Cannabinoids Reduce Extracellular Vesicle Release from HIV-1 Infected Myeloid Cells and Inhibit Viral Transcription

Cannabidiol (CBD) and Δ9-tetrahydrocannabinol (THC), the primary cannabinoids present in cannabis, are effective in reducing inflammation. Studies show that cannabis use in people living with HIV-1 is associated with lower viral load, lower circulating CD16+ monocytes and high CD4+ T-cell counts, suggesting a potentially therapeutic application. Here, HIV-1 infected U1 monocytes and primary macrophages were used to assess the effects of CBD. Post-CBD treatment, EV concentrations were analyzed using nanoparticle tracking analysis.

Anti-Inflammatory and Antiviral Effects of Cannabinoids in Inhibiting and Preventing SARS-CoV-2 Infection

The COVID-19 pandemic caused by the SARS-CoV-2 virus made it necessary to search for new options for both causal treatment and mitigation of its symptoms. Scientists and researchers around the world are constantly looking for the best therapeutic options. These difficult circumstances have also spurred the re-examination of the potential of natural substances contained in Cannabis sativa L. Cannabinoids, apart from CB1 and CB2 receptors, may act multifacetedly through a number of other receptors, such as the GPR55, TRPV1, PPARs, 5-HT1A, adenosine and glycine receptors.

Cannabis for Medical Use: Versatile Plant Rather Than a Single Drug

Here, we discuss how phytocannabinoid profiles differ between plants depending on the chemovar types, review the major factors that affect secondary metabolite accumulation in the plant including the genotype, growth conditions, processing, storage and the delivery route; and highlight how these factors make Cannabis treatment highly complex.

Characteristics of adults with a medical cannabis license, reasons for use, and perceptions of benefit following medical cannabis legalization in Oklahoma

Little is known about the risks and benefits associated with medical cannabis legalization. The current study was an online panel survey of adult Oklahomans recruited between September and October.

Academic-industry partnership advancing cannabis science: A Complementary Care Practice-Based Research Network

Data collected during routine care holds the potential to support hypothesis generation, study feasi- bility, and provide insight regarding how to address problems under real world conditions. Currently there are no practice-based research networks in Florida that focus on complementary care in general or medical marijuana specifically. Through an academic-industry partnership, we sought to develop a practice-based research network focused on cannabis science and create a de-identified database for analyses that support hypothesis generation, study feasibility estimation, and a network that also facilitates recruitment into future research studies.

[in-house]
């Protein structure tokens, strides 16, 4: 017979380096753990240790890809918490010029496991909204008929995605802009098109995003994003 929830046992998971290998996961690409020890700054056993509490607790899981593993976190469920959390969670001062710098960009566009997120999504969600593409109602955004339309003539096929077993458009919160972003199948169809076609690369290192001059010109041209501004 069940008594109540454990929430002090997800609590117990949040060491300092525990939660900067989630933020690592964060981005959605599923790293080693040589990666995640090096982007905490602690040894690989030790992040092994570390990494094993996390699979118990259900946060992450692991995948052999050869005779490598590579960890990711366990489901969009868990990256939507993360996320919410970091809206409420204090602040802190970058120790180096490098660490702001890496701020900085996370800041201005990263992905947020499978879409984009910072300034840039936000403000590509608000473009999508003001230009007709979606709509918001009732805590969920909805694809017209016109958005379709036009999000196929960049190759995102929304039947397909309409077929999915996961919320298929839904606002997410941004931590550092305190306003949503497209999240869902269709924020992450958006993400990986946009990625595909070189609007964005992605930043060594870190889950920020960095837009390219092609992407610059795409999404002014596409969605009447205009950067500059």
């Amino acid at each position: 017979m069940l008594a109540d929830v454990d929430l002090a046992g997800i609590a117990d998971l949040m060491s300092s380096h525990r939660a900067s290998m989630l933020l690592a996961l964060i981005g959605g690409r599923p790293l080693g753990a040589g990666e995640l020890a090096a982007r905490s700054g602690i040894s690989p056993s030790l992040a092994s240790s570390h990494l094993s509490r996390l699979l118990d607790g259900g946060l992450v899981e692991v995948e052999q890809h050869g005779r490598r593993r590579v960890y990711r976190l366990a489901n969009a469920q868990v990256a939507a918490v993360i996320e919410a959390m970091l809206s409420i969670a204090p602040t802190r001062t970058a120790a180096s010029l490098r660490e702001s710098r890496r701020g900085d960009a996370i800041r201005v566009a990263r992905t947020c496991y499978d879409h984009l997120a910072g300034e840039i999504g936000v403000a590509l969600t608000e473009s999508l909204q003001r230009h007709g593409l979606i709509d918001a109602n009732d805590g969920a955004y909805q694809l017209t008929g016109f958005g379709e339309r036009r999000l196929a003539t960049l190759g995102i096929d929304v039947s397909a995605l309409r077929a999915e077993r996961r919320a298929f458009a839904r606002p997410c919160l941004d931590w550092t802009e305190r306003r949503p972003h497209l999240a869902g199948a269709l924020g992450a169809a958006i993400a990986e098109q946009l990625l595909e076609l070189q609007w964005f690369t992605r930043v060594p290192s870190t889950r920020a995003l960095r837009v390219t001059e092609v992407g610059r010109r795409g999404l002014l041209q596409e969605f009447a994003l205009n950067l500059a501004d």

Medical marijuana knowledge and attitudes amongst internal medicine residents

Mounting evidence suggests the safety and efficacy of medical marijuana (MM) in treating chronic ailments, including chronic pain, epilepsy, and anorexia. Despite incremental use of medical and recreational cannabinoids, current limited evidence shows generalized unpreparedness of medical providers to discuss or recommend these substances to their patients. Herein, the present study aims to examine internal medicine residents’ knowledge of marijuana and their attitude towards its medical use.

Impact of Cannabinoid Compounds on Skin Cancer

Recent research has suggested that the endocannabinoid system offers several pharmacotherapeutic targets for drug administration as new options for the treatment and prophy- laxis of skin cancer. This review focused on the anticarcinogenic mechanisms of cannabinoids at the different levels of skin cancer progression, such as inhibition of tumour growth, proliferation, invasion and angiogenesis, as well as inducing apoptosis and autophagy.

Routes of administration, reasons for use, and approved indications of medical cannabis in oncology: a scoping review

Some patients diagnosed with cancer use medical cannabis to self-manage undesirable symptoms, including nausea and pain. To improve patient safety and oncological care quality, the routes of administration for use of medical cannabis, patients’ reasons, and prescribed indications must be better understood.